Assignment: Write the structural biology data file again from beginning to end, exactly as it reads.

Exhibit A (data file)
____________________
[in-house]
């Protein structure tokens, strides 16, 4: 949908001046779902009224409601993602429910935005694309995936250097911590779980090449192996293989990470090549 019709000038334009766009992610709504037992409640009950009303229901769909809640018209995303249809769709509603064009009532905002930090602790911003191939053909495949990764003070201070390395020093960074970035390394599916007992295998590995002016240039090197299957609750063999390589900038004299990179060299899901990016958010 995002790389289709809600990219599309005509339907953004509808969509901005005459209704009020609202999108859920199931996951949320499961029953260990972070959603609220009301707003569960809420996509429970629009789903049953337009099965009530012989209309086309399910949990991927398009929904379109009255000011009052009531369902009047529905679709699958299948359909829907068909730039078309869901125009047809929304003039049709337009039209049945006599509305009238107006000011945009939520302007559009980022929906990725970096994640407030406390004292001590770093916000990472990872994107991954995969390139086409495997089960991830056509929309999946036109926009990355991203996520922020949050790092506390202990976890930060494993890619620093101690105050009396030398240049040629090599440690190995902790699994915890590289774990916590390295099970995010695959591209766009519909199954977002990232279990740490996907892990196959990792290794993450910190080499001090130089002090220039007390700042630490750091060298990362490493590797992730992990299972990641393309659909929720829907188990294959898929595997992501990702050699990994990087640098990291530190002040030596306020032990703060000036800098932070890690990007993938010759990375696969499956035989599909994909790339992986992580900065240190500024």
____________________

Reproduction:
[in-house]
């Protein structure tokens, strides 16, 4: 949908001046779902009224409601993602429910935005694309995936250097911590779980090449192996293989990470090549 019709000038334009766009992610709504037992409640009950009303229901769909809640018209995303249809769709509603064009009532905002930090602790911003191939053909495949990764003070201070390395020093960074970035390394599916007992295998590995002016240039090197299957609750063999390589900038004299990179060299899901990016958010 995002790389289709809600990219599309005509339907953004509808969509901005005459209704009020609202999108859920199931996951949320499961029953260990972070959603609220009301707003569960809420996509429970629009789903049953337009099965009530012989209309086309399910949990991927398009929904379109009255000011009052009531369902009047529905679709699958299948359909829907068909730039078309869901125009047809929304003039049709337009039209049945006599509305009238107006000011945009939520302007559009980022929906990725970096994640407030406390004292001590770093916000990472990872994107991954995969390139086409495997089960991830056509929309999946036109926009990355991203996520922020949050790092506390202990976890930060494993890619620093101690105050009396030398240049040629090599440690190995902790699994915890590289774990916590390295099970995010695959591209766009519909199954977002990232279990740490996907892990196959990792290794993450910190080499001090130089002090220039007390700042630490750091060298990362490493590797992730992990299972990641393309659909929720829907188990294959898929595997992501990702050699990994990087640098990291530190002040030596306020032990703060000036800098932070890690990007993938010759990375696969499956035989599909994909790339992986992580900065240190500024």